I told her that I know who I am and I am, mostly, at peace with that. I confessed to her that I have more days than I'm willing to admit that I'd rather stay in bed and cry than be around people. I have to make myself smile because we all have days where it's either laugh or cry and laughing is so much better for us. She understood that statement. I also said that finding that inner peace and that equilibrium wasn't about a specific religion or practice, and that I'd found it to be more about what works best for the individual person, so what works for me, might not work for everyone else.
I also let her know that it had taken me years, literally, to find my own peace and ability to disengage. And, when we find and practice that inner peace and disengaging, sometimes we find our compassion. When we aren't personally invested in another person's problems, we can see more sides of the issue than simply their own. We can be compassionate toward their plight, their feelings, and their perspective without feeling their own feelings of injustice and negativity.
So much of this world is about putting other people down to raise our own self esteem. It is about using their problems against them instead of being compassionate toward their perspective on things. It's about shunning those who are different, grouchy, or who appear unlovable. Often we forget that there are times we are all unlovable. We forget that we all get grouchy. Because of this trend toward the negative, toward kicking someone when they are down, we live in a world that is intimately connected and yet vastly lonely. We hear without listening. We speak without compassion. We feel without truly feeling.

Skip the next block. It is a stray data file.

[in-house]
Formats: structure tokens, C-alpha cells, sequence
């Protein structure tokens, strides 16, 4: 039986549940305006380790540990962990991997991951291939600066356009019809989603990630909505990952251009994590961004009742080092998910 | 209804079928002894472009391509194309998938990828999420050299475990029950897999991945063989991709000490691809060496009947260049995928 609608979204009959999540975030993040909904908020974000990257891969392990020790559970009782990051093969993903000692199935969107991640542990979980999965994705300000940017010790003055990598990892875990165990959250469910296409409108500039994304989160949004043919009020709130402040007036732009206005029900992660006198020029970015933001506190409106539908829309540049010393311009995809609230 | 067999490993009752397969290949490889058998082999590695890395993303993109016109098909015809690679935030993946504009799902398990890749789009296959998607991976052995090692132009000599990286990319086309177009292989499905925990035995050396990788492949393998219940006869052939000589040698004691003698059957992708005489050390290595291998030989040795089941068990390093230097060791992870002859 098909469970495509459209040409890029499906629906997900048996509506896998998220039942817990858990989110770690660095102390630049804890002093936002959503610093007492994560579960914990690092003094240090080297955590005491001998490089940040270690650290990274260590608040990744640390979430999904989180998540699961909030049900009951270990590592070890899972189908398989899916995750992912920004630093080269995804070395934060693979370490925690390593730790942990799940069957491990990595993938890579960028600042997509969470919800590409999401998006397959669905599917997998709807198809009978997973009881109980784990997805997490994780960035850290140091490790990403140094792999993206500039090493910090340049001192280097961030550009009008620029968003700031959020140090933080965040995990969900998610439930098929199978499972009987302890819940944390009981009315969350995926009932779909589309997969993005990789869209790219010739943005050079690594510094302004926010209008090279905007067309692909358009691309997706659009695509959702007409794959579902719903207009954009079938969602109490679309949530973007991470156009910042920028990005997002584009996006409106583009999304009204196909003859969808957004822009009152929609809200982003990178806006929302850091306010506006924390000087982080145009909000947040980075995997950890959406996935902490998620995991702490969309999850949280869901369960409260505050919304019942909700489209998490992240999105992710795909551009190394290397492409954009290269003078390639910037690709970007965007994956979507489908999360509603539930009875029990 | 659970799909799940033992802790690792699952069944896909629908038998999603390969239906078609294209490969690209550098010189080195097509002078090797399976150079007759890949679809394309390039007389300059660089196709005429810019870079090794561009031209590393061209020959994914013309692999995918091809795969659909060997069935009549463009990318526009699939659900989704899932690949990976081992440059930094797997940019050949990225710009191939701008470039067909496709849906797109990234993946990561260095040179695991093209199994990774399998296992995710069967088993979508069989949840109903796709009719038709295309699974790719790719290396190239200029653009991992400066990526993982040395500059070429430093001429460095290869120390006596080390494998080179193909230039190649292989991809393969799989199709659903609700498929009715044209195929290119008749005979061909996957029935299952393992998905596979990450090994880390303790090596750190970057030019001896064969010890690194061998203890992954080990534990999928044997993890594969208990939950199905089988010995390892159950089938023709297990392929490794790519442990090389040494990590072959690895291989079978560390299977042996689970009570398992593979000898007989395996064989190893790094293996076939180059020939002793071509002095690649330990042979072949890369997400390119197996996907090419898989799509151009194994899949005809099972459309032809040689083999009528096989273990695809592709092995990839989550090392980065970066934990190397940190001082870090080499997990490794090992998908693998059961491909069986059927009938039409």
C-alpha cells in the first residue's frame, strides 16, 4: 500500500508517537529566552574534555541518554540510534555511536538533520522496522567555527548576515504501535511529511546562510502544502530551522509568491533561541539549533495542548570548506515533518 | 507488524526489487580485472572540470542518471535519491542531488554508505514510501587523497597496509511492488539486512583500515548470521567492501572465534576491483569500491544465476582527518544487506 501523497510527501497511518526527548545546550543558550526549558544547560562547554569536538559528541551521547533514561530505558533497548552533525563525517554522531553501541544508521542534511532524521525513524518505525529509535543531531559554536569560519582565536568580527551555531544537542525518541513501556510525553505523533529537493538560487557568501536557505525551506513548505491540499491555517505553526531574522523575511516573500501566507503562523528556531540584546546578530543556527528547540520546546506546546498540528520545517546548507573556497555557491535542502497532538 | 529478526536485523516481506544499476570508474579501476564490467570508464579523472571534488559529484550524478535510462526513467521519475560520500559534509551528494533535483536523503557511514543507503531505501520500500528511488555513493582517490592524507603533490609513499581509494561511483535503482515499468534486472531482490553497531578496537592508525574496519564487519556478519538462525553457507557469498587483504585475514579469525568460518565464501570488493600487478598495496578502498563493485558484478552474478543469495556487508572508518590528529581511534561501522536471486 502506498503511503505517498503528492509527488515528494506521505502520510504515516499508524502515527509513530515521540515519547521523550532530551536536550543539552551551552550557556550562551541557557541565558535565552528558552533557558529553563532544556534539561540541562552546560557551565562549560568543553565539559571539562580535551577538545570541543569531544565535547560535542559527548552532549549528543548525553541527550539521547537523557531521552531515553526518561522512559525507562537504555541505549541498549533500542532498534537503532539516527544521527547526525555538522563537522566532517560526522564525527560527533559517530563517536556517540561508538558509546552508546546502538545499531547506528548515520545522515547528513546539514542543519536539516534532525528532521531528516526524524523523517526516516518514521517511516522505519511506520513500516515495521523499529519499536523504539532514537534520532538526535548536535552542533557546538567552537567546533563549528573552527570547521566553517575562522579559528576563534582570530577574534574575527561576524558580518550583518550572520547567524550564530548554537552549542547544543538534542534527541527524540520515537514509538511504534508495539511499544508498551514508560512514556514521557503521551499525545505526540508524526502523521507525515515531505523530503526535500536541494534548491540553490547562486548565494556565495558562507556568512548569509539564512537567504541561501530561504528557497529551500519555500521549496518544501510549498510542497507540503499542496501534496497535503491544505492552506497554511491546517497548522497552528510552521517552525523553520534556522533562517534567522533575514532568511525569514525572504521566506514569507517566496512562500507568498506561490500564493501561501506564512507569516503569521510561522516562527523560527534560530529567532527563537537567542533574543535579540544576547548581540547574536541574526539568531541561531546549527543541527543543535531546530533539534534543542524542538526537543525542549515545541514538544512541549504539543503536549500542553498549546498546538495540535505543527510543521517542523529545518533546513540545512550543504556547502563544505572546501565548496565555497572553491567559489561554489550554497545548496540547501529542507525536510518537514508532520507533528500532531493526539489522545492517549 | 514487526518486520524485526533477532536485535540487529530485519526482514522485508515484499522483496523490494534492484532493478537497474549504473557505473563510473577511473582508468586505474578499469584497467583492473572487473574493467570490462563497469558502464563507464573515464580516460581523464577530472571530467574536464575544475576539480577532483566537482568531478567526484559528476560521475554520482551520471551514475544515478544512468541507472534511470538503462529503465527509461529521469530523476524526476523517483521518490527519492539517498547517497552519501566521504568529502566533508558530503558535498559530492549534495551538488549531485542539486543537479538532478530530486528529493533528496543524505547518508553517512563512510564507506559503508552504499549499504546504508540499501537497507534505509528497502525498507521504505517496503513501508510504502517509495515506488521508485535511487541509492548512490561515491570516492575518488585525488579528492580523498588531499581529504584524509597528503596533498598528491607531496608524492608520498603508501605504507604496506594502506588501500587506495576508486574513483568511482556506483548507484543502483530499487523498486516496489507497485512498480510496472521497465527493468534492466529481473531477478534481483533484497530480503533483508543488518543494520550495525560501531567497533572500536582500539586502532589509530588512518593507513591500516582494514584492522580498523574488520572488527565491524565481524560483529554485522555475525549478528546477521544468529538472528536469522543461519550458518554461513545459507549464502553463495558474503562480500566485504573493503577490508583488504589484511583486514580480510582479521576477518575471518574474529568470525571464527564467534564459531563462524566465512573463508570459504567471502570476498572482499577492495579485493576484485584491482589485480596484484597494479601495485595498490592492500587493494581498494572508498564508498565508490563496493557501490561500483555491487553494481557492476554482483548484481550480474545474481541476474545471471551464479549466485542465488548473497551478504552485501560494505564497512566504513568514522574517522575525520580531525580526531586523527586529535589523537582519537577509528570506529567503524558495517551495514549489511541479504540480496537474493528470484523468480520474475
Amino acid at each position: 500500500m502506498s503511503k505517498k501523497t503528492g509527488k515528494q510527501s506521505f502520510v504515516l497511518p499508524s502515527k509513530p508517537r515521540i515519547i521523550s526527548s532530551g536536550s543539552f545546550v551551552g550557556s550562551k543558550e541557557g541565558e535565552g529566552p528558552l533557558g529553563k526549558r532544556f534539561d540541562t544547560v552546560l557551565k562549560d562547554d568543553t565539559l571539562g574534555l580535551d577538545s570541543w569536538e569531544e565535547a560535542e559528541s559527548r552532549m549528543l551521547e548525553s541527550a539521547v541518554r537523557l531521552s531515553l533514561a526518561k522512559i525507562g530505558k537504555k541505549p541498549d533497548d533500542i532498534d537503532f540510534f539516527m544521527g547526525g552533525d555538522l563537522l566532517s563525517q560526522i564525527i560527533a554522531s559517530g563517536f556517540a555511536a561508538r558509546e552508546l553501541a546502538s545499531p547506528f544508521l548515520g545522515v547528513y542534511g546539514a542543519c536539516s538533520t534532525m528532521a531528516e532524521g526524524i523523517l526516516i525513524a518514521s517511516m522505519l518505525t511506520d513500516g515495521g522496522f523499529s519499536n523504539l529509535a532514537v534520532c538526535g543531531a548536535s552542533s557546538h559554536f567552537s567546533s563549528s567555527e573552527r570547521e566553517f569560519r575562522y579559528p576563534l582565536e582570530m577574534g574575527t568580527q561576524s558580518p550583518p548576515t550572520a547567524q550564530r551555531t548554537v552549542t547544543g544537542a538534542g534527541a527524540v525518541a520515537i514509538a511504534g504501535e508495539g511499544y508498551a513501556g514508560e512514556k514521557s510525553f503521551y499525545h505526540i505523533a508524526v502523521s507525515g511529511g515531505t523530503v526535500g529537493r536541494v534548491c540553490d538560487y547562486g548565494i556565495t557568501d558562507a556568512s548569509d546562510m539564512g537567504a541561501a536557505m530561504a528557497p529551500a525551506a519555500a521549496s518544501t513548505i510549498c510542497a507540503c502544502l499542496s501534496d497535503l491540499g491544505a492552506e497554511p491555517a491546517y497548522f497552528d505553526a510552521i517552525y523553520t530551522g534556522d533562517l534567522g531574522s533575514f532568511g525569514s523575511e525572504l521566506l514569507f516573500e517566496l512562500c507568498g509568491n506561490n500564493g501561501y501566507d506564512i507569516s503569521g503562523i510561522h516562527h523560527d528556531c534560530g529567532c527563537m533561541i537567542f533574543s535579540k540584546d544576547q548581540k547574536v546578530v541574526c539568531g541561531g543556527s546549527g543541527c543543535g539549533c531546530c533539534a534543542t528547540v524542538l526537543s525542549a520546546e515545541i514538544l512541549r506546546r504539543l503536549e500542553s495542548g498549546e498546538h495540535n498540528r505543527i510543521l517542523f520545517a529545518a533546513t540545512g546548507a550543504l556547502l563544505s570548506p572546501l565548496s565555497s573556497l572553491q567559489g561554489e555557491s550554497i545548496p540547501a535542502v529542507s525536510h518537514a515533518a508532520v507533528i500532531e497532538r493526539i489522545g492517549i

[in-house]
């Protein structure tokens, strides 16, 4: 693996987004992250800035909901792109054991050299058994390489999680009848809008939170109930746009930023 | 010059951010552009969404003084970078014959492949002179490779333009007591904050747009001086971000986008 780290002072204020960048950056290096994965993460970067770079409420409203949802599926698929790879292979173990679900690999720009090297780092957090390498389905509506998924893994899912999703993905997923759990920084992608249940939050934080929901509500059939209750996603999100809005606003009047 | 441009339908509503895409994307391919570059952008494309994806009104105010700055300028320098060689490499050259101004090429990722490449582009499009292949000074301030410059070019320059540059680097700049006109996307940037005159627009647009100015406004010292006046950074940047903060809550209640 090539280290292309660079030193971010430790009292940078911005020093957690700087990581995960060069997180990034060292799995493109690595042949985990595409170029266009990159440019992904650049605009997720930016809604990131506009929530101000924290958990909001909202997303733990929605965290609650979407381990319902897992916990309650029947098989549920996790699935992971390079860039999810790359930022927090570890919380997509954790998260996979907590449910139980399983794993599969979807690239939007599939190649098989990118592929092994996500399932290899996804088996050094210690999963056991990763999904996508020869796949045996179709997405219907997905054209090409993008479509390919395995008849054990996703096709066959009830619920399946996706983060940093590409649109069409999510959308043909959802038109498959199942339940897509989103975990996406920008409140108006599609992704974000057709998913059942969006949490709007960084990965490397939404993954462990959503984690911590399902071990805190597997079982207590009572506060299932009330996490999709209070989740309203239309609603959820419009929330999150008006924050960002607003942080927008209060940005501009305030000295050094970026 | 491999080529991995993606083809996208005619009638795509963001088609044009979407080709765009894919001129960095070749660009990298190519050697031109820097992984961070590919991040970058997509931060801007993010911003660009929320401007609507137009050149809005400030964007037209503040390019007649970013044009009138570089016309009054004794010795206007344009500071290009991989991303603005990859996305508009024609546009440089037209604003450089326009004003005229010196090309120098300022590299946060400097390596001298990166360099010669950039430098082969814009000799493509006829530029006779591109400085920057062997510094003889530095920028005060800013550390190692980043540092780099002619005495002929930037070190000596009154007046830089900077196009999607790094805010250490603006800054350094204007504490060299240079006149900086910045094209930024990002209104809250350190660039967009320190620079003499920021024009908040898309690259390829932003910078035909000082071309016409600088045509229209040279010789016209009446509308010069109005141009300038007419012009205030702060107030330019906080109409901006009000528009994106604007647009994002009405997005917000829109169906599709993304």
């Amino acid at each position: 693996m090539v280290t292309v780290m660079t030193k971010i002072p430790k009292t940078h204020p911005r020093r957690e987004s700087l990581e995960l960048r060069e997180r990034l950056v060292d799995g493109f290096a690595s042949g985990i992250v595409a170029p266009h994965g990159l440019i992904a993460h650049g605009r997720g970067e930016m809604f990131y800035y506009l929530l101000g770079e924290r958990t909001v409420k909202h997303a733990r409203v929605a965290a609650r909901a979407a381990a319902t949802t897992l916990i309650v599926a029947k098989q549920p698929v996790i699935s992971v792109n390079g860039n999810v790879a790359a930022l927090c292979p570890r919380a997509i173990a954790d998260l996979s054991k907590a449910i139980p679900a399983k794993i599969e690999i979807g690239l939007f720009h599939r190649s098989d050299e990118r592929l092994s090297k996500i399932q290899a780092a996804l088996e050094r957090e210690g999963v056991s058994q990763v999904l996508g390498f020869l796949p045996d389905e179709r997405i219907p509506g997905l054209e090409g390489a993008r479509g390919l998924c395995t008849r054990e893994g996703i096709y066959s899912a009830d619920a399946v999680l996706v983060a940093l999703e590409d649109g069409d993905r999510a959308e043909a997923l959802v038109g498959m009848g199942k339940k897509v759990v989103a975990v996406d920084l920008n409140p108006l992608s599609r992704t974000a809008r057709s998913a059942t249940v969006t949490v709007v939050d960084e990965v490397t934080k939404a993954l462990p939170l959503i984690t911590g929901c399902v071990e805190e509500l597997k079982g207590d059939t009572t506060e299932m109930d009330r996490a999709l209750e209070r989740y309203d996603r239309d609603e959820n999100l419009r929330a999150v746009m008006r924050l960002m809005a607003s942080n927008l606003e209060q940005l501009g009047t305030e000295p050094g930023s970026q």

Change begins on the inside. It begins by accepting ourselves for who we are, seeing our own flaws and being okay with them, but acknowledging we have to work toward changing them. When we are compassionate with ourselves, when we love ourselves, that caring overflows and manifests outwardly. When we find peace within our own being, we find peace outside and in our world. How will you begin manifesting change within your own world? Will you begin today?
May the light of a thousand suns shine in your soul and may a thousand years of peace fall upon your heart. Brightest blessings my friends!